News Headlines Article

Claustrophobia can turn MRI into frightening experience
Washington Post

The thought of an MRI scanner, a coffinlike, hard-plastic tube with a ceiling just inches above the patient’s eyes, has long filled Patrice Mitchell with dread.

The 64-year-old freelance editor and former journalist from Rochester, N.Y., has never been afraid of small spaces such as elevators. But she gets intensely claustrophobic when pulling anything — a sweater, for example — over her face and it gets caught. “If it gets stuck momentarily,” she says, “I immediately start to feel quite panicky and feel like I may have trouble breathing.”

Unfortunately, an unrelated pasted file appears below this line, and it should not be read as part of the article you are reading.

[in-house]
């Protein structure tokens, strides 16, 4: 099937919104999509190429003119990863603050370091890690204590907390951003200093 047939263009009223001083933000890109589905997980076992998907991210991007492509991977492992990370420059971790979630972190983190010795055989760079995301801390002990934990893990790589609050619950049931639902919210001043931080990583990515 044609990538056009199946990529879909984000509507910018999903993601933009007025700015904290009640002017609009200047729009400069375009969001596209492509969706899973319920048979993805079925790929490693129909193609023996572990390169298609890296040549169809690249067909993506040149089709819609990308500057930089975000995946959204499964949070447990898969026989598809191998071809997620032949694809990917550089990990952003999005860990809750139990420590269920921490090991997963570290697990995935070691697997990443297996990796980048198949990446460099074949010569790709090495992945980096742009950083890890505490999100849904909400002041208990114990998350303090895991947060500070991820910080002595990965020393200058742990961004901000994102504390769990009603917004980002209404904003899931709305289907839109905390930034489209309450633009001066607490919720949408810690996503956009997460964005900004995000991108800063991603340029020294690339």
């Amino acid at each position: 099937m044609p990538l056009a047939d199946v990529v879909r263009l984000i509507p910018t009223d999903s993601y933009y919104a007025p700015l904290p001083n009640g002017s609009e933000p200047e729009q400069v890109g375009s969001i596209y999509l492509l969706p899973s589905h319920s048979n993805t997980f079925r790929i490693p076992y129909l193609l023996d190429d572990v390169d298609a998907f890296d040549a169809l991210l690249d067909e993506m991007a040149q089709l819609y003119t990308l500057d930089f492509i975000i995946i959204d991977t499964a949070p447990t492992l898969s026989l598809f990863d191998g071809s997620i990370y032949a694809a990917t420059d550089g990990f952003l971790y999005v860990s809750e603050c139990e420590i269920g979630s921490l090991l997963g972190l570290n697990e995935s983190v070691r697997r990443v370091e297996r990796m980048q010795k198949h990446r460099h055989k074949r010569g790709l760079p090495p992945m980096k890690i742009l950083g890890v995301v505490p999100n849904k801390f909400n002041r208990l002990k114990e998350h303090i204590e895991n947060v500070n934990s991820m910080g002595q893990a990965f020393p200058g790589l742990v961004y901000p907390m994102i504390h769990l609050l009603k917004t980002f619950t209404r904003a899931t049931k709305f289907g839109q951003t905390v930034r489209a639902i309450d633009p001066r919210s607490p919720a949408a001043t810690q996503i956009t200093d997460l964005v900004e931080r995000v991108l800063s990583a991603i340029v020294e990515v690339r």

Short of invasive surgery to probe for suspected cancerous tumors, brain aneurysms, heart problems, abdominal infections and spinal problems, nothing is more effective at unmasking an ailment than cramming a patient into a doughnut-shaped tunnel armed with formidable magnetic imaging capability.